|Paper||Ogden Valley News|
|Rights||In Copyright (InC)|
|Rights Holder||SR Communications DBA, Eden, Utah|
|Publisher||Digitized by J. Willard Marriott Library, University of Utah|
|Paper||Ogden Valley News|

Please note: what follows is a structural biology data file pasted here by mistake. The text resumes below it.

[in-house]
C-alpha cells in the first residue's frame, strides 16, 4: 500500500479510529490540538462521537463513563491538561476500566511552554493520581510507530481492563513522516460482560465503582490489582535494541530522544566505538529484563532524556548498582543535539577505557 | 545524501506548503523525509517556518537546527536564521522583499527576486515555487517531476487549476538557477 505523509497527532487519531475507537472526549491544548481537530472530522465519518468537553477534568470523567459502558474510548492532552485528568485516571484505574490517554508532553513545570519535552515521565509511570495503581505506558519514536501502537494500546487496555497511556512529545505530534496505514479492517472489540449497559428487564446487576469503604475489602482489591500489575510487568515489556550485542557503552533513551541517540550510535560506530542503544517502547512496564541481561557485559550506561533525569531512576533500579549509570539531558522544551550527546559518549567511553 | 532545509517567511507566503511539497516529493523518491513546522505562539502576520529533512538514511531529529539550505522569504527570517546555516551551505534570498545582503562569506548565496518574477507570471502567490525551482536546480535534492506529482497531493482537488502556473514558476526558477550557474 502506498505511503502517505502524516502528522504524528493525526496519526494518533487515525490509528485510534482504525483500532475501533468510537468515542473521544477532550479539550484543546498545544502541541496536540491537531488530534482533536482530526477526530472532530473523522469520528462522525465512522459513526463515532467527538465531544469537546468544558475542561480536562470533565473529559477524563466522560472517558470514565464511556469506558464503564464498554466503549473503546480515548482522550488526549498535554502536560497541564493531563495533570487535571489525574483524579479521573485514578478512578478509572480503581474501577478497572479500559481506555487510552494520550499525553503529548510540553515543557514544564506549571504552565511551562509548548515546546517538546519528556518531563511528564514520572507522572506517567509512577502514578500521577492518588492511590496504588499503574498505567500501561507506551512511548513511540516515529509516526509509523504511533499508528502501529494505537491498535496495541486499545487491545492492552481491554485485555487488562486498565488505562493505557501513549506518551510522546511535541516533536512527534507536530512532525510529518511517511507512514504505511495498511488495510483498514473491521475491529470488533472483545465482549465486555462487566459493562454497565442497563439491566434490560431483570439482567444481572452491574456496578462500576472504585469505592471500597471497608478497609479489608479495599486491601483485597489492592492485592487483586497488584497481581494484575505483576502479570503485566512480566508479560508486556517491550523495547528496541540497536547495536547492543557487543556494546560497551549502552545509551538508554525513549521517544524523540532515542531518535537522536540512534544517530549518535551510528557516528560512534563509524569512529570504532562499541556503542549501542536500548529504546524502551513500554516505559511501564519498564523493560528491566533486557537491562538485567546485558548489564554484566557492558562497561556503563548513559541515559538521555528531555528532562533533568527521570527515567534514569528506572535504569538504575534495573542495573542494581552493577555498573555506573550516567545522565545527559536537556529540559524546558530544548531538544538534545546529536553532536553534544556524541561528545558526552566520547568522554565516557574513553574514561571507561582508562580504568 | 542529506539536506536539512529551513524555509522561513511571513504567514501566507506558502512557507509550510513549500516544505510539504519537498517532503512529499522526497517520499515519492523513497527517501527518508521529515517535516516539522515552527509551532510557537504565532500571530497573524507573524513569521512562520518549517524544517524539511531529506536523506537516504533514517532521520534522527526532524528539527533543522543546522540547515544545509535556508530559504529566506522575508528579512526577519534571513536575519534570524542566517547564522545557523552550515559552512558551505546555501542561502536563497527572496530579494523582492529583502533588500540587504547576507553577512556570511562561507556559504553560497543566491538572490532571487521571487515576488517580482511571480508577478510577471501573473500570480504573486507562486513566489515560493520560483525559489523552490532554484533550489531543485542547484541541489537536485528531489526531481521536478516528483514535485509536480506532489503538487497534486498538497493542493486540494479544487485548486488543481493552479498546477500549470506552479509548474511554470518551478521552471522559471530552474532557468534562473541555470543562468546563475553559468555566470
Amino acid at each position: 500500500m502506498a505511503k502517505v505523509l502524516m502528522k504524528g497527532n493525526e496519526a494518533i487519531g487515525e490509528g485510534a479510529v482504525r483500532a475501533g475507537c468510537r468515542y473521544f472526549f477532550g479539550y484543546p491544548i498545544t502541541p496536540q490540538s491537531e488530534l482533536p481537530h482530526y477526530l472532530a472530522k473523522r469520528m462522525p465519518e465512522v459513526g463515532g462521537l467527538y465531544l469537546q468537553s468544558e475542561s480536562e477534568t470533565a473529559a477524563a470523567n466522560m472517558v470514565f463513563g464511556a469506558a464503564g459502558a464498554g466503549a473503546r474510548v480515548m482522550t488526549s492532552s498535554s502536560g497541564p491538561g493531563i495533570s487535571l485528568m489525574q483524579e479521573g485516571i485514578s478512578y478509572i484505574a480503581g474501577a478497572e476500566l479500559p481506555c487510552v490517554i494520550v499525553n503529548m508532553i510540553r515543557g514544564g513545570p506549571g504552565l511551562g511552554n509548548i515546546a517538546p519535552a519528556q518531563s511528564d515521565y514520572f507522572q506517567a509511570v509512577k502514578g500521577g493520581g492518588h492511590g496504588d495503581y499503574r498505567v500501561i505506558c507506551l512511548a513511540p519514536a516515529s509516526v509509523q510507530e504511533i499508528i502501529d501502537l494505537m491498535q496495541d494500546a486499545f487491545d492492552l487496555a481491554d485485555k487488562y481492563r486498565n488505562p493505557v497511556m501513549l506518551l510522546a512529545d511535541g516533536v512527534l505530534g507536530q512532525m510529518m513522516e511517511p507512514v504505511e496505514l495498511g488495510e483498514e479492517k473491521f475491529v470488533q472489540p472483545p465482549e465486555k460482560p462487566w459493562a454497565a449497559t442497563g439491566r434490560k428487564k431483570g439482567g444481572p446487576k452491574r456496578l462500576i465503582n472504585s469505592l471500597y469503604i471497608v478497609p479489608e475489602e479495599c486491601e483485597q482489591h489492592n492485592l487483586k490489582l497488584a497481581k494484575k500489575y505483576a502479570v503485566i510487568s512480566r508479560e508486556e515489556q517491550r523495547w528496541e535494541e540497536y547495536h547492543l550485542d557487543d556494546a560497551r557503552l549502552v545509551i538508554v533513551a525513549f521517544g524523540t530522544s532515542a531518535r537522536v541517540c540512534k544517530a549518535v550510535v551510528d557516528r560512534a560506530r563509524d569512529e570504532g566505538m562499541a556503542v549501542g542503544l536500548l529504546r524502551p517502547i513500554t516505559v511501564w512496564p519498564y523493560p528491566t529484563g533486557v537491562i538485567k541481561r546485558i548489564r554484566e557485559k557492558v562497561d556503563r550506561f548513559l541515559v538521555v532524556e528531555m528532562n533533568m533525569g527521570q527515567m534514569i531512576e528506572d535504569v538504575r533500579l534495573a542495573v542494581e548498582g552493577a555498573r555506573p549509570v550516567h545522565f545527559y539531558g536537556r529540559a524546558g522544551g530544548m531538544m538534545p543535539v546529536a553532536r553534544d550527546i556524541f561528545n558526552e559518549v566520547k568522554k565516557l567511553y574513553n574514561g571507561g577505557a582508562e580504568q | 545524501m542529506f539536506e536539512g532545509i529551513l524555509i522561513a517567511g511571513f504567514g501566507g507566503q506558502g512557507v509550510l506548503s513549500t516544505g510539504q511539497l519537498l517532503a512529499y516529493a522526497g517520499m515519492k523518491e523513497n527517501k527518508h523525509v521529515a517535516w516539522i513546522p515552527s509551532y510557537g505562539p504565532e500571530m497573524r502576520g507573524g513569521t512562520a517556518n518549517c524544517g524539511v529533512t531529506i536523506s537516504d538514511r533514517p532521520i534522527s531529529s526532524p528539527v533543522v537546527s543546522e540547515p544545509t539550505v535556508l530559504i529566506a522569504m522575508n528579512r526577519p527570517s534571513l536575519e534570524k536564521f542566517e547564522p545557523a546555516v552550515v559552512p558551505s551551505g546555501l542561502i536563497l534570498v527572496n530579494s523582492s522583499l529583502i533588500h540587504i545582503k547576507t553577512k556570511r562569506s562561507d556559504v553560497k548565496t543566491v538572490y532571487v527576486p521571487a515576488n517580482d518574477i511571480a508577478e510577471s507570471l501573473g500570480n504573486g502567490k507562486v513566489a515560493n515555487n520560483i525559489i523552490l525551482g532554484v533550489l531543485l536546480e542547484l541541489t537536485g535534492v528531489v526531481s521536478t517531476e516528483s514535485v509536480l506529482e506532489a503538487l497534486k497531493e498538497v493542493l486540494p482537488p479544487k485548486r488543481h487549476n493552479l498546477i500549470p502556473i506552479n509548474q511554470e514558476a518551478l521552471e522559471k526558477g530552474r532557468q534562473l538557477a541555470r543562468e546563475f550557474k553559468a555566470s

The Ogden December 15, 2010 Valley news Your Community Newspaper PRSRT STD POSTAGE PAID PERMIT NO. 11 EDEN UT POSTAL PATRON EDEN-LIBERTY-84310 HUNTSVILLE-84317 OGDEN CANYON- 84401 HCR 843AO Weber County Library Holiday Open House The Weber County Library is currently accepting donations for its annual Holiday Open House. Anyone interested in donating warm clothing in new condition such as hats, gloves, scarves, and socks is encouraged to do so. Financial support, sponsors, and volunteers are also greatly appreciated. The library will host its annual Holiday Open House on Friday, December 24 from 12:00 to 4:00 p.m. at the Main Library, 2464 Jefferson Avenue, in Ogden. The library staff, with the help of numerous volunteers, will provide a warm dinner from 12:00 to 3:00 p.m., and refreshments from 3:00 to 4:00 p.m. For more information, please call Jason at 801-337-2660, Faith at 801-337-2646, or visit the library’s website at <www.weberpl.lib.ut.us> The holidays can be a lonely time of the year. The Weber County Library staff has a tradition aimed at reaching out to those who might otherwise spend the season alone, or without cause to celebrate. The event is not billed as a connection to any particular Holiday (Christmas, Kwanza, Hanukkah, or New Year’s); it’s simply an opportunity for those needing a “place to be” to come together for food, fun, and fellowship. Invitations are sent to all homeless shelters and are distributed throughout the community. Local establishments and restaurants use their kitchen facilities to help prepare a special meal while organizations and individuals provide warm winter apparel and needed supplies. Friends of Weber County Library entertain a crowd that often exceeds 500 individuals. Shown above is a photo of Huntsville resident Steve Stepanek in his kayak. His friend Bruce Grandin writes, “We figured that this would be Board members welcome the guests, the staff our last run of the season before the lake froze over. We went out Saturday, November 27 on Pineview. It was a mild 12 degrees and the lake and volunteers serve the food, and the Library was like a mirror. It was a magical experience to be on the water surrounded by ice and snow, and total silence except for the bald eagle Foundation provides postcards for anyone who wishes to contact a friend or family member. The flying overhead. This is why we live in Ogden Valley.” Photo taken by Grandin. event also includes live music and story time. New Nordic Center in North Fork Park Chris’ Restaurant Celebrates 50 Volunteers from Ogden Nordic are racing to beat the snow as they work to complete a new Nordic Center in North Fork Park. The installation of the center fulfills four or five long years of planning discussions between the US Forest Service, Weber County Parks, Ogden Nordic, and RAMP. The structure was donated to Ogden Nordic by the US Forest Service. “The local ranger district desired to see this building put into public service near the mountains, but never found a suitable use. So, we approached them with our concept to use it as a Nordic Center in the winter, and a visitor’s center in the summer. They liked the idea, so we brought it to Weber County for approval. For now, it will be used only in the win- ter,” said Terry Davis, President of Ogden Nordic. The building was originally constructed as a demonstration building to showcase the use of small diameter forestry products during the 2002 Winter Olympics and has since gone unused. The building, now called the “O’ Nordic Center” will be used as a warming hut and gathering place for the ski and snow shoe community. Free hot chocolate and cider will be available for the season, compliments of Ogden Nordic. “We also have a cache of cross country gear for people to try out when they come up. We would like to increment this stock to accommodate more users. So please let the public know that we are seeking donations of used snowshoes and skis for the center. Our goal is to be able to help people get out and enjoy winter, even if they don’t own their own gear,” said Davis. NORTH FORK cont. on page 8 Two Eden Students Earn Positions on Utah’s Academic All-State Cross Country Team Years of Business in Huntsville Chris Peterson opened the doors of Chris’ lished in the back of Chris’, and a crowd of Restaurant for business in 1961. Located in spectators gathered every weekend, weather Huntsville, it first started as a Texaco Service permitting. Snowmobiles were sold, along Station serving the Ogden Valley. Delivery with necessary accessories. “The fireplace of heating fuel was was indeed a popone of the benefits ular place for hot for local people. It chocolate and soon became apparhamburgers in the ent that more was winter.” needed and wanted, The first so the convenience brands of snowstore and restaurant mobiles sold were built. were, first, Ski Chris’ daughDoo, then Arctic ter Vicki Peterson Cat, Polaris, and believes that her back to Arctic dad’s inspiration Cat. Now, the to start the restausnowmobile rant came from his business is even desire to have his more specialown business and ized with Ogden to become indepenValley Sports dent. She reflects, specializing in “The restaurant high performance was built with machines. For Chris’ Restaurant in 1961. knotty pine interior more informaand a log cabin exterior. A drive-up window tion, visit <www.ogdenvalleysports.com> was installed, and hamburgers to go were very The back addition was built for pool tables popular during the summer months. The huge and night life. Bands were a normal part of rock fireplace became a gathering spot for Chris’ in the 1960’s and ‘70’s. Today, it is a snowmobilers, skiers, and outdoor enthusiasts cozy place to have a beer and sandwich, and in the winter months.” A natural addition to the restaurant was a CHRIS’ DINER cont. on page 7 snowmobile business. A race track was estab- Students Let it Be Known Who They Believe is Number One Shown above is the Utah High School Activities Association (UHSAA) Academic All-State Cross Country Team. Weber High School was honored to have three students on the team— Makensie Greer, Macy Rasley, and Morgan Henry. Makensie and Macy are both from Eden and are the daughters of Gregg and Amy Greer, and Tyler and Courtney Rasley, respectively. Morgan is from Pleasant View. Makensie, Macy, and Morgan are standing, from left to right, on the far left in the above photo. The accumulative GPA of the team members is 4.0. The girls were honored with their award on October 20, 2010 at the Utah State Championship race held at Sugarhouse Park in Salt Lake City. Keeping Fire Hydrants Accessible An extremely important, but often overlooked, safety issue is snow-covered fire hydrants. Fire hydrants are owned and maintained by various water companies. However, everyone is responsible to help maintain good access to them. Each resident may not always have a hydrant on the property, but any hydrant in the vicinity of a home could be used as a water supply in the event of a fire. Fire hydrant locations—especially the older ones—are oftentimes hundreds of feet away from any residence. Regardless of a hydrant’s location, Weber Fire encourages all residents to know the location of the closest hydrant and help to make sure it is always accessible. Weber Fire has an informal program called “Adopt-a-Hydrant” in which residents take responsibility of a hydrant(s) and help maintain its fire-ready accessibility. We recommend that residents and neighborhoods team up and adopt their neighborhood hydrant(s) to make sure they are all accessible. This needs to be done after each storm, or as often as needed. It generally takes about five to ten minutes to correctly shovel the snow out from around a fire hydrant. However, in case of a fire, those minutes could mean the difference between losing an entire home and, conversely, containing the fire. When firefighters respond, it is done with a limited number of people and so everyone’s function is vital in the first few minutes of a fire. The longer it takes to make a water supply, the longer it is before firefighters can do other vital functions required in fighting fire. Recent snowstorms, combined with the effects of roads and parking lots after being plowed, have left many fire hydrants partially or com- FIRE HYDRANTS Students and fans of Valley Elementary sixth-grade teacher Michelle Evans met at the Eden school on Friday, November 19 for a live broadcast where five finalists, including Mrs. Evans, vied for the title of Great American Teacher for 2010. Though not selected as this year’s award winner, she did receive a $1,000 honorarium, an all-expense paid trip to the red-carpet gala event held in Atlanta, Georgia, classroom resources and supplies, and, most importantly, the continued support of her students and the community, who commented that she was, indeed, number one! The program, which aired nationally, recognized and highlighted five outstanding teachers in brief video clips, which were shot previously in each of the classroom of each teacher. Mrs. Evans also made a few brief remarks, live, concluding with the words from an oft quoted poem of Robert Frost’s, “’Two roads diverged in a yellow wood,’ and I took the school-bus route, and it has, made all the difference . . . .” Congratulations Mrs. Evans, for your outstanding achievements and contributions in the cont. on page 10 field of education, and for, irrefutably, making all the difference in the lives of hundreds of students throughout the years.